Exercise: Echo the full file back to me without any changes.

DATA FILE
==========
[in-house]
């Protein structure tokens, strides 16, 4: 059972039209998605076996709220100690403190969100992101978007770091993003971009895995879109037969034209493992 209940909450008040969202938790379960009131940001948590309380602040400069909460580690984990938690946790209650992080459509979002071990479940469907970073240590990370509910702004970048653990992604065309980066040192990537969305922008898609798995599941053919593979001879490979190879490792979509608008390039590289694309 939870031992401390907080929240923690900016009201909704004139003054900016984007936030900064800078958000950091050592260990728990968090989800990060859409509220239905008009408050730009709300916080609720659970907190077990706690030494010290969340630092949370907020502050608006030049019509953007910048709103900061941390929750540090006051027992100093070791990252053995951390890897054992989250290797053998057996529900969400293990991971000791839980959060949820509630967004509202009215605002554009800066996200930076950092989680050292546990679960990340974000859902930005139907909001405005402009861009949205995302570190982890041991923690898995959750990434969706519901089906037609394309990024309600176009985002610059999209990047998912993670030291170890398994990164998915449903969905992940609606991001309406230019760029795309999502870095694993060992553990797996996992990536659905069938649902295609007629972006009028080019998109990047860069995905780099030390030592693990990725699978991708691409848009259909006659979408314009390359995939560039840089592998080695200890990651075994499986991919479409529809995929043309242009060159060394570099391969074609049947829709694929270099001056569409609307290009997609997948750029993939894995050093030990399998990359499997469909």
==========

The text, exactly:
[in-house]
């Protein structure tokens, strides 16, 4: 059972039209998605076996709220100690403190969100992101978007770091993003971009895995879109037969034209493992 209940909450008040969202938790379960009131940001948590309380602040400069909460580690984990938690946790209650992080459509979002071990479940469907970073240590990370509910702004970048653990992604065309980066040192990537969305922008898609798995599941053919593979001879490979190879490792979509608008390039590289694309 939870031992401390907080929240923690900016009201909704004139003054900016984007936030900064800078958000950091050592260990728990968090989800990060859409509220239905008009408050730009709300916080609720659970907190077990706690030494010290969340630092949370907020502050608006030049019509953007910048709103900061941390929750540090006051027992100093070791990252053995951390890897054992989250290797053998057996529900969400293990991971000791839980959060949820509630967004509202009215605002554009800066996200930076950092989680050292546990679960990340974000859902930005139907909001405005402009861009949205995302570190982890041991923690898995959750990434969706519901089906037609394309990024309600176009985002610059999209990047998912993670030291170890398994990164998915449903969905992940609606991001309406230019760029795309999502870095694993060992553990797996996992990536659905069938649902295609007629972006009028080019998109990047860069995905780099030390030592693990990725699978991708691409848009259909006659979408314009390359995939560039840089592998080695200890990651075994499986991919479409529809995929043309242009060159060394570099391969074609049947829709694929270099001056569409609307290009997609997948750029993939894995050093030990399998990359499997469909």